Friday, November 14, 2008

Chicken Soup with tortellini and frittate

It's been one of those weeks where getting out of bed was a major effort. You know the symptoms -- runny nose, achy body, ear and chest congestion, blah, blah, blah.
What better way to get back on track than the old remedy so many of you already know - chicken soup. It's such a cliche', but it really does help. It also conjures up lovely memories of my childhood when my mother fussed over me when I was ill.
I had to content myself with canned chicken broth and pastina until I was well enough a few days later to at least put together a few ingredients for a homemade broth - so superior to anything canned! I made some last week too, from the left-over carcass I had after finishing the roast chicken I had cooked. There are many ways to make a good broth, so you can adapt it to whatever cut of meat you like. Sometimes I buy a whole chicken and sometimes I use just the thighs or just the breast and sometimes I add a piece of beef as well, making it more of a "bollito misto." If I'm just using a small piece of meat, I'll also add a bouillon cube, to boost the flavor. I wish I could say this photo was the soup I made, but it's not. I was not prescient enough (or well enough) to think of photography. This photo is the chicken soup we ate when we were visiting my husband's relatives last month in Abruzzo. His cousin Giovanna adds a couple of tomatoes to her broth, which adds color and more flavor. She also adds little squares of frittata, which also boosts the yum factor as well as the protein -- all things that should help you if you're trying to cast off a nasty cold. Even if you're well however, it's a delicious welcome for the body and soul.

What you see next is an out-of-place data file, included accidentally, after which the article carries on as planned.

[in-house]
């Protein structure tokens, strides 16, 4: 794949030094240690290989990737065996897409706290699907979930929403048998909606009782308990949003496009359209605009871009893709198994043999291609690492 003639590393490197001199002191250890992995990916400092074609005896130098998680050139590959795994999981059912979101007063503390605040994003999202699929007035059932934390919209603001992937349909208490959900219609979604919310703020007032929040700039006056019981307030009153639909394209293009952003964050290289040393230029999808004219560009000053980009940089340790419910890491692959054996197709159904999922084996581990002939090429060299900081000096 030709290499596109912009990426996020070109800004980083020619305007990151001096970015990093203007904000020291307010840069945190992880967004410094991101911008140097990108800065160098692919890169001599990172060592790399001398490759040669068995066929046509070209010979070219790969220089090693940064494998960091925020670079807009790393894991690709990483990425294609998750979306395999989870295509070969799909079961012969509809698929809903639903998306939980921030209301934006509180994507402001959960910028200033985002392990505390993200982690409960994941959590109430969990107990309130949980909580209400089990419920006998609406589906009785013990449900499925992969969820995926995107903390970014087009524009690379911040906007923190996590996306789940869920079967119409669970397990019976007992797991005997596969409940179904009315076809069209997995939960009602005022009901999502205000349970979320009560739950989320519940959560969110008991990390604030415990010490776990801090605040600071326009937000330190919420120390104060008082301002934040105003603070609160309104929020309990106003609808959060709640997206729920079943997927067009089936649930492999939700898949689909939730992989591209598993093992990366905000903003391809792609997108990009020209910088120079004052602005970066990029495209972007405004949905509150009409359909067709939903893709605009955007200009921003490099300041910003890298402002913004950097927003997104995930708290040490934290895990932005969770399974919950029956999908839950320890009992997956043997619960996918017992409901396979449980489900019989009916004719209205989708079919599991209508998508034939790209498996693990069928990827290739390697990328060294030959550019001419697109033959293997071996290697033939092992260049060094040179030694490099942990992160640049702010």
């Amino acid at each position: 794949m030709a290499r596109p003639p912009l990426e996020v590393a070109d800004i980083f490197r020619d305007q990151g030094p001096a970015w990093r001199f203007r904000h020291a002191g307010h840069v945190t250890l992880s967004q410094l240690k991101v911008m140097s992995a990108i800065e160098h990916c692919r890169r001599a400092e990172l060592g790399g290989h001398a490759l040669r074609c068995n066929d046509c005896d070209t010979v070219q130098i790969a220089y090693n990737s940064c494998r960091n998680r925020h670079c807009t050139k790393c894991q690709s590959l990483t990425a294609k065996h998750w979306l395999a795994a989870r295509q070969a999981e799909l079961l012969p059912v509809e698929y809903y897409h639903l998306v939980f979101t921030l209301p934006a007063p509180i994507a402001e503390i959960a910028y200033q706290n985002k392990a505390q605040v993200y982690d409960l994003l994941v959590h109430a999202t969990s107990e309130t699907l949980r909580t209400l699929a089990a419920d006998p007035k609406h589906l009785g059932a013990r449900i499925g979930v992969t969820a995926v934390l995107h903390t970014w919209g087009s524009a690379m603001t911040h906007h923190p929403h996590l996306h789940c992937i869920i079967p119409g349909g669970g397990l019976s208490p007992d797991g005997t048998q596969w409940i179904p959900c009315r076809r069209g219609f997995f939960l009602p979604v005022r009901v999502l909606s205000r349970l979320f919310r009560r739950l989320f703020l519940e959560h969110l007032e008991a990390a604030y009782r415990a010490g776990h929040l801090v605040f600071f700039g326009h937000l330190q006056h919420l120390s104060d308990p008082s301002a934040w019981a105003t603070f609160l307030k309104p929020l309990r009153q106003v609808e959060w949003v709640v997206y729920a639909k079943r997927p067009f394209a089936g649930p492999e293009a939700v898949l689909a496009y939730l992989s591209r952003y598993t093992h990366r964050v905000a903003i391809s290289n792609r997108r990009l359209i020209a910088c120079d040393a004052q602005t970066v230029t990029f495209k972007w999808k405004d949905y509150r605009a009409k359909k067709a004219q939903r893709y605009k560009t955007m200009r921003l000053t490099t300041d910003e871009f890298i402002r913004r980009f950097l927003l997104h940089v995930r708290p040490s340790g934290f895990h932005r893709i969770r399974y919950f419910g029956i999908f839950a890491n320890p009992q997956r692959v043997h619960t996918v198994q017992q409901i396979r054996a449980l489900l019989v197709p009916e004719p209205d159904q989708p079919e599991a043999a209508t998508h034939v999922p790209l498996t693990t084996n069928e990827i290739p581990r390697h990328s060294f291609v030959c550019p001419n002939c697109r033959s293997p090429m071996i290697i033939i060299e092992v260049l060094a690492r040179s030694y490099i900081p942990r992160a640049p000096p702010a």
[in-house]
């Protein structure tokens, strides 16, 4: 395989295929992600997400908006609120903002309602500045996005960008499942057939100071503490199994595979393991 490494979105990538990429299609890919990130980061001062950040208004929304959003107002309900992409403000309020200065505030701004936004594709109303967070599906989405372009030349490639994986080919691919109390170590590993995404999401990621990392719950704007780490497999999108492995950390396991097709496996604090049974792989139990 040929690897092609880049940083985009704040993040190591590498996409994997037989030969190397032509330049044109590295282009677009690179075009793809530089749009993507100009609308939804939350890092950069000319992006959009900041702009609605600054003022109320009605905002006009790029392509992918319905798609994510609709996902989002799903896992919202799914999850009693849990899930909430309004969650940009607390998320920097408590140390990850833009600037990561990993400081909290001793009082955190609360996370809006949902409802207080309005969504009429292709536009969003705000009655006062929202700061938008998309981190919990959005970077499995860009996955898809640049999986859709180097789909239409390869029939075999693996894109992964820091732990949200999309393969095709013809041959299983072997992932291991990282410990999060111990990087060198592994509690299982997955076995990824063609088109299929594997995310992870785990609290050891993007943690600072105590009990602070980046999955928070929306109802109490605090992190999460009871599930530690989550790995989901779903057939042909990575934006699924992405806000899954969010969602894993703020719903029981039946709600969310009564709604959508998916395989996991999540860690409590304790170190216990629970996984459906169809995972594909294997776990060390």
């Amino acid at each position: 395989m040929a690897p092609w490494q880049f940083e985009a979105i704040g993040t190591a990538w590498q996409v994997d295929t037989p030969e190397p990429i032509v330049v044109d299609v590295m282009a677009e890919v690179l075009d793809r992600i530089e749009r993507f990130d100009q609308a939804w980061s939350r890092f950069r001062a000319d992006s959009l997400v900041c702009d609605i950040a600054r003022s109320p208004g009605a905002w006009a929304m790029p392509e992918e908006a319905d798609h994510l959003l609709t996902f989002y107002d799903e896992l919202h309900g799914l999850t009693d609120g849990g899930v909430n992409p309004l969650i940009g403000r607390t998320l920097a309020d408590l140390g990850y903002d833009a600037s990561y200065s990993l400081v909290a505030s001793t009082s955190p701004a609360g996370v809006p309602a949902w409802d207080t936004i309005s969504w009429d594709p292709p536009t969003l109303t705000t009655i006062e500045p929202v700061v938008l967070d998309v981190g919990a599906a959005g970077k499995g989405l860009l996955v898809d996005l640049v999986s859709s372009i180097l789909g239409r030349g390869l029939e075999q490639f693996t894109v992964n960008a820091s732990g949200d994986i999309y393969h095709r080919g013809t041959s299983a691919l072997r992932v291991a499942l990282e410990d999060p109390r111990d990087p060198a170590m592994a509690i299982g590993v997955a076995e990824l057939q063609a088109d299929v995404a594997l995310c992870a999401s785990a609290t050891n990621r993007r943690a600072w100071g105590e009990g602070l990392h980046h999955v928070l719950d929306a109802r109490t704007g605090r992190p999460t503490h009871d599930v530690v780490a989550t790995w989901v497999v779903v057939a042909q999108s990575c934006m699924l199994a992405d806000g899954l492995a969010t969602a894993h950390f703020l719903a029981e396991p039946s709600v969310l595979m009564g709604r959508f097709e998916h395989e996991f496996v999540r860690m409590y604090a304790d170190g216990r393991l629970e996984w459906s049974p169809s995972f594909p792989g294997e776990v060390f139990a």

Chicken Soup with tortellini and frittate

1 chicken, 3-4 lbs.
1 onion
3 cloves garlic
1 carrot
1 stalk celery
small bunch of parsley
2 tsps. salt
8-10 peppercorns

I like to start out with skinless chicken, so you have less fat in the soup. If you're just using breasts or thighs, skin them, but don't use boneless ones, if you can help it. The bones add to the flavor.
Place the chicken in a large pot, then add water to cover by at least an inch or two. Add the rest of the ingredients and bring to a boil. Skim off the scum that forms on the top, then lower the heat to a simmer and cook for about two hours.

If you want to make it like the photo, add two whole tomatoes.
After cooking, strain the soup into a large bowl, and skim off the fat. If you put it in the refrigerator overnight, the fat will solidify and come off easily the next day. Either serve the meat on the side as a separate part of the meal, or break the chicken up into pieces and put back into the soup.

Serve with purchased tortellini (I mean who's really got the energy to make home-made tortellini when you're sick?) and frittate bits, if desired. (For all you non-Italians out there, frittate is just the plural of frittata.)


6 eggs
1/4 tsp salt
freshly ground pepper
1 cup grated parmesan cheese
2 thinly sliced scallions (or 1/4 cup chives)
3 tablespoons of butter

Beat the eggs in a bowl and add the other ingredients until well blended. Melt butter in a large oven-proof skillet until foamy, and over low heat, add the eggs. Cook for about 10 minutes over low heat until the eggs have set but the top surface is still a bit runny. Place the skillet under the broiler until the top has set. Watch carefully, because it should take no longer than one or two minutes. Remove from the oven and loosen from the pan with a spatula onto a plate. Cut into little squares to serve over the soup.

1 comment:

  1. What a delicious spin on a classic recipe. I'd love to include your recipe on our blog :), please let me know if you're interested. Thanks!

    Sophie, Key Ingredient Chief Blogger